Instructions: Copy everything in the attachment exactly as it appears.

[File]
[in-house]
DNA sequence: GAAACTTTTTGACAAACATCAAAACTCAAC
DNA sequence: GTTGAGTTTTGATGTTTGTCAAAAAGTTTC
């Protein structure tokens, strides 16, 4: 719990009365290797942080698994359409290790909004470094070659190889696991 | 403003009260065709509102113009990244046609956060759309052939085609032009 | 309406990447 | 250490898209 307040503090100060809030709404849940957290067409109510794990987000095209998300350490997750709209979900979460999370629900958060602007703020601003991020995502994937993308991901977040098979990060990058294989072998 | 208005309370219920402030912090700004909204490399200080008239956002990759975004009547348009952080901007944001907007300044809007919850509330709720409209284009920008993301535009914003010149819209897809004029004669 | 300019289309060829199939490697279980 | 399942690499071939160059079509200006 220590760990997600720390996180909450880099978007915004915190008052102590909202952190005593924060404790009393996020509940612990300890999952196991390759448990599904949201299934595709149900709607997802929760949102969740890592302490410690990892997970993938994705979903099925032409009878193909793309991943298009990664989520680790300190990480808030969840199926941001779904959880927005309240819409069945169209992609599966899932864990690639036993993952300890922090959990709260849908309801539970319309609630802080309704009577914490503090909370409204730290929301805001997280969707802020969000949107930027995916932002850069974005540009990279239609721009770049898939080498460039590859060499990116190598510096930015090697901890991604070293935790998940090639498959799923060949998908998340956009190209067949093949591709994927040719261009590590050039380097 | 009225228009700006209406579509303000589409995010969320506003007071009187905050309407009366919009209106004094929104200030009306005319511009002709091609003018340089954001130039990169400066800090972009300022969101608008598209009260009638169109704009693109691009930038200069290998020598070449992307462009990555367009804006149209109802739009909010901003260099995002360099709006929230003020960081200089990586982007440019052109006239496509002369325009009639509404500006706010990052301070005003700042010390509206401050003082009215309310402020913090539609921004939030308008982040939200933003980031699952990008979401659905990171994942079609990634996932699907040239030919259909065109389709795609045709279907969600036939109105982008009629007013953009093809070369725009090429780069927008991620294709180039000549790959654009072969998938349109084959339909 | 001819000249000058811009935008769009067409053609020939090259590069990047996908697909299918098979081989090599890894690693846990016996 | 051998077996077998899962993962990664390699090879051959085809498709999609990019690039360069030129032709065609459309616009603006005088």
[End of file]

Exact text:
[in-house]
DNA sequence: GAAACTTTTTGACAAACATCAAAACTCAAC
DNA sequence: GTTGAGTTTTGATGTTTGTCAAAAAGTTTC
């Protein structure tokens, strides 16, 4: 719990009365290797942080698994359409290790909004470094070659190889696991 | 403003009260065709509102113009990244046609956060759309052939085609032009 | 309406990447 | 250490898209 307040503090100060809030709404849940957290067409109510794990987000095209998300350490997750709209979900979460999370629900958060602007703020601003991020995502994937993308991901977040098979990060990058294989072998 | 208005309370219920402030912090700004909204490399200080008239956002990759975004009547348009952080901007944001907007300044809007919850509330709720409209284009920008993301535009914003010149819209897809004029004669 | 300019289309060829199939490697279980 | 399942690499071939160059079509200006 220590760990997600720390996180909450880099978007915004915190008052102590909202952190005593924060404790009393996020509940612990300890999952196991390759448990599904949201299934595709149900709607997802929760949102969740890592302490410690990892997970993938994705979903099925032409009878193909793309991943298009990664989520680790300190990480808030969840199926941001779904959880927005309240819409069945169209992609599966899932864990690639036993993952300890922090959990709260849908309801539970319309609630802080309704009577914490503090909370409204730290929301805001997280969707802020969000949107930027995916932002850069974005540009990279239609721009770049898939080498460039590859060499990116190598510096930015090697901890991604070293935790998940090639498959799923060949998908998340956009190209067949093949591709994927040719261009590590050039380097 | 009225228009700006209406579509303000589409995010969320506003007071009187905050309407009366919009209106004094929104200030009306005319511009002709091609003018340089954001130039990169400066800090972009300022969101608008598209009260009638169109704009693109691009930038200069290998020598070449992307462009990555367009804006149209109802739009909010901003260099995002360099709006929230003020960081200089990586982007440019052109006239496509002369325009009639509404500006706010990052301070005003700042010390509206401050003082009215309310402020913090539609921004939030308008982040939200933003980031699952990008979401659905990171994942079609990634996932699907040239030919259909065109389709795609045709279907969600036939109105982008009629007013953009093809070369725009090429780069927008991620294709180039000549790959654009072969998938349109084959339909 | 001819000249000058811009935008769009067409053609020939090259590069990047996908697909299918098979081989090599890894690693846990016996 | 051998077996077998899962993962990664390699090879051959085809498709999609990019690039360069030129032709065609459309616009603006005088």